Draft law for more gov’t authority on company boards stirs debate in Turkey

Draft law for more gov’t authority on company boards stirs debate in Turkey

Draft law for more gov’t authority on company boards stirs debate in Turkey Opposition politicians and academics in Turkey have condemned a recent draft that broadens the government’s authority to appoint boards of trustees to companies, which they said will be used as a “political weapon.”

Harsh criticisms were made by deputies of the main opposition Republican People’s Party (CHP) and the Peoples’ Democratic Party (HDP), while lawmakers from the ruling Justice and Development Party (AKP) praised the changes.

“The appointment of trustees is a legal precaution that should be aimed at protecting the public, companies, shareholders and citizens via preventing the bankruptcy of companies and allowing them continue their commercial activities. But the AKP has been using trustees as a political weapon for a while now,” CHP Deputy Group Chair Özgür Özel said, adding that the AKP uses board appointments to “intimidate.” 

“We’ve seen economically sound companies be seized and discharged with political motives, sometimes in the name of the struggle against the ‘parallel structure,’ sometimes for other reasons,” Özel added, referring to the appointment of trustees to companies and media outlets with links to the movement of U.S.-based Islamic scholar Fethullah Gülen, an ally-turned-foe of the AKP government and President Recep Tayyip Erdoğan.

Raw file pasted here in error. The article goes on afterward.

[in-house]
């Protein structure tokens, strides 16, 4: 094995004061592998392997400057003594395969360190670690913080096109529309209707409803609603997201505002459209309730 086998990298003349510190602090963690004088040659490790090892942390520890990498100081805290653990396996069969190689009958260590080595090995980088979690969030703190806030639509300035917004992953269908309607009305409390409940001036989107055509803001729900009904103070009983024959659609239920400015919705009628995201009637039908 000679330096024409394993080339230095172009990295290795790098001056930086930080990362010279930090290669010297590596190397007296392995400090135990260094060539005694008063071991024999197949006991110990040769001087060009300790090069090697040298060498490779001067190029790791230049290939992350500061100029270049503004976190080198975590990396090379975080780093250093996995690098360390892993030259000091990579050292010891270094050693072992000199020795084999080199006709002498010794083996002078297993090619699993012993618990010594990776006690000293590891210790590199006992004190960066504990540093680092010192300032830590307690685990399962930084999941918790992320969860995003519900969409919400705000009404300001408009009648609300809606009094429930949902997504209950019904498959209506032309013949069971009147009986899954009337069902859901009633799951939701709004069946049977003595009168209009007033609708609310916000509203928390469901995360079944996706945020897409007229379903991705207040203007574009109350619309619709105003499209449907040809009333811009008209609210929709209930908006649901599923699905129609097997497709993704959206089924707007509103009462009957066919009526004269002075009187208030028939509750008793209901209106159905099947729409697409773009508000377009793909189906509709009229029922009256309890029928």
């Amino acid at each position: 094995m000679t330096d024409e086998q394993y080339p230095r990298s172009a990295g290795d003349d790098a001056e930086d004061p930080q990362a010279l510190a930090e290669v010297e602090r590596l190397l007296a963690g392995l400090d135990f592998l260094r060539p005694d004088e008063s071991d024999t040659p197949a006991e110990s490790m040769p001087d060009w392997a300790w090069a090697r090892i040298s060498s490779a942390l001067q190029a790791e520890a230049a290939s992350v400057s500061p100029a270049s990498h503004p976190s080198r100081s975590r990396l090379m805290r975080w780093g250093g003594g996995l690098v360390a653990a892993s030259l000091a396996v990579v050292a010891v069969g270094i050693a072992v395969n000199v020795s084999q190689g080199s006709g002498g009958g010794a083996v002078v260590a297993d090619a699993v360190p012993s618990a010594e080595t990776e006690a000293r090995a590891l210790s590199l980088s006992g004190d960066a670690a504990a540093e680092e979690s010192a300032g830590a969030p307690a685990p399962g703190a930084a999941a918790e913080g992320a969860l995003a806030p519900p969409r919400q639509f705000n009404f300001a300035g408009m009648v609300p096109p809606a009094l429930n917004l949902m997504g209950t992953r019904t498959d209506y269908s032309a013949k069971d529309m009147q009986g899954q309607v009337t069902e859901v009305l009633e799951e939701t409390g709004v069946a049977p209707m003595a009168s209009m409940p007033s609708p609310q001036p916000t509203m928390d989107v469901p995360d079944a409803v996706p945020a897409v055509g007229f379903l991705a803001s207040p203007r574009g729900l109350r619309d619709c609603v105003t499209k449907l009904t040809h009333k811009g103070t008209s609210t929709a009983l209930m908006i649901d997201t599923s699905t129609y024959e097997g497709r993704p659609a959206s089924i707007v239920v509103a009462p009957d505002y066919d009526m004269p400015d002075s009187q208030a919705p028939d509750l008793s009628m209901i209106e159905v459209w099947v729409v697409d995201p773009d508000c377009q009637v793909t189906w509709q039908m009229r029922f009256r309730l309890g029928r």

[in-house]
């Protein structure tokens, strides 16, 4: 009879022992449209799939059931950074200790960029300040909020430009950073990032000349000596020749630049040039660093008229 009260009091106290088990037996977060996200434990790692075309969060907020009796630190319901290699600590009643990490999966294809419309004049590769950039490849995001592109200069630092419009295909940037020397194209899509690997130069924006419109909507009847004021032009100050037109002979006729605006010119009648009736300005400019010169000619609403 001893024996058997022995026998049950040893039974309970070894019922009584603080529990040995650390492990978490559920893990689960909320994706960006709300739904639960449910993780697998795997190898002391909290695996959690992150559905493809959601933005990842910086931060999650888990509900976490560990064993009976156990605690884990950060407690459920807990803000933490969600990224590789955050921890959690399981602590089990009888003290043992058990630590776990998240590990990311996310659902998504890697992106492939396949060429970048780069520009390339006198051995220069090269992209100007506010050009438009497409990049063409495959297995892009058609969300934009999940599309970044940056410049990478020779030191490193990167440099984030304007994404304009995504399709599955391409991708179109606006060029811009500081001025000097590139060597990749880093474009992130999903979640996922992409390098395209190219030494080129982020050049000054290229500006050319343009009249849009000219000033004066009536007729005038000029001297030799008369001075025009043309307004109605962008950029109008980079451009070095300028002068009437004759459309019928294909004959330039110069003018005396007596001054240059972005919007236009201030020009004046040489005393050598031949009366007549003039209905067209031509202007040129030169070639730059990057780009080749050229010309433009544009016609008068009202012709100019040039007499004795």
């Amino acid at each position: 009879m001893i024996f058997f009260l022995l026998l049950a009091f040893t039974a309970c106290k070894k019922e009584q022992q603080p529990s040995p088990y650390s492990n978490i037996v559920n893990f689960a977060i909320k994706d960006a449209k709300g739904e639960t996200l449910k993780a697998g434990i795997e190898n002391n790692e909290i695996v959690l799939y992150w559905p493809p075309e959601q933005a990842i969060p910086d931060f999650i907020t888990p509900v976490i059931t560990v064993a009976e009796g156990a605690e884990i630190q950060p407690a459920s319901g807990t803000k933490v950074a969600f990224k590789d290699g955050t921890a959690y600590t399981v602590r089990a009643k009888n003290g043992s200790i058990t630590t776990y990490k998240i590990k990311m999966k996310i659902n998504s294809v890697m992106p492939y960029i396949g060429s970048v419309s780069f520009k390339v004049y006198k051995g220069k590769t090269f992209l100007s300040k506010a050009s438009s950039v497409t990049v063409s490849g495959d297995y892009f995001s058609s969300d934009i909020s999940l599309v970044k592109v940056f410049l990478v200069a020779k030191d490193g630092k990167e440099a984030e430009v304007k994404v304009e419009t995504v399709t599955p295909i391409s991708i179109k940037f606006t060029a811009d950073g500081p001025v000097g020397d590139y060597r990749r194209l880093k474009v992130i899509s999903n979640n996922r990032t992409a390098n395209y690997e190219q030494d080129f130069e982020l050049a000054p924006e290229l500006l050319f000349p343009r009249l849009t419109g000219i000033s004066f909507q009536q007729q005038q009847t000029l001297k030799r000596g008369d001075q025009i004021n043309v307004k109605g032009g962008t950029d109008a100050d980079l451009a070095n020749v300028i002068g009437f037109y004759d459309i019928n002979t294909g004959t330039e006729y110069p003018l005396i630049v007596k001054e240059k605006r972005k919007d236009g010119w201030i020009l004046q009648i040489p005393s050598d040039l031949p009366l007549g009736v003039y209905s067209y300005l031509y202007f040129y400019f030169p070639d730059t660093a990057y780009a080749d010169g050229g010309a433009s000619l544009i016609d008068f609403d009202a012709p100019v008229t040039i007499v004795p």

With the new regulation, the partnership shares or administrative authorities of the assets and bonds of a company to which a trustee panel has been appointed will be transferred to the trustee.

Suggesting that the government wants to expand the areas where it can appoint trustees, Özel characterized the move as “very scary and dangerous” for the business world, capital markets and domestic and foreign investors.  

“This is a move that doesn’t fit the realities of democracy, law and realities of business life,” he also said, adding that AKP threatens the business world with trustees in order to make them the party’s allies. 

Another criticism came from HDP deputy Meral Danış Beştaş, who said that with the new regulation the higher judiciary is being “destroyed” in an anti-constitutional way. 

“The government has been operating with coup practices for a long time. Turkey shelved democracy a long time ago. Preparations are being made to deliver the whole of Turkey to a trustee,” Beştaş said. 

Academics have also criticized the expanding of the authorization, with Professor Köksal Bayraktar of Istanbul’s Yeditepe University saying the state interfering in commercial life would bring significant “dangers.” 

“The regulation, which aims to shrink the Supreme Court of Appeals and the Council of State is dangerous and mistaken in many ways,” Bayraktar said. 

Ankara University Associate Professor Devrim Güngör also stressed that one of the main problems in Turkey at the moment is the misuse of trustee appointments to seize companies. 

However, AKP Deputy Parliamentary Group Chair Bülent Turan has defended the code, saying it “fulfills a deficiency.”

“Trustees can be appointed to carry out company business if there are strong doubts. In the new regulation, the authorities of partnership shares can also be transferred to trustees,” Turan said.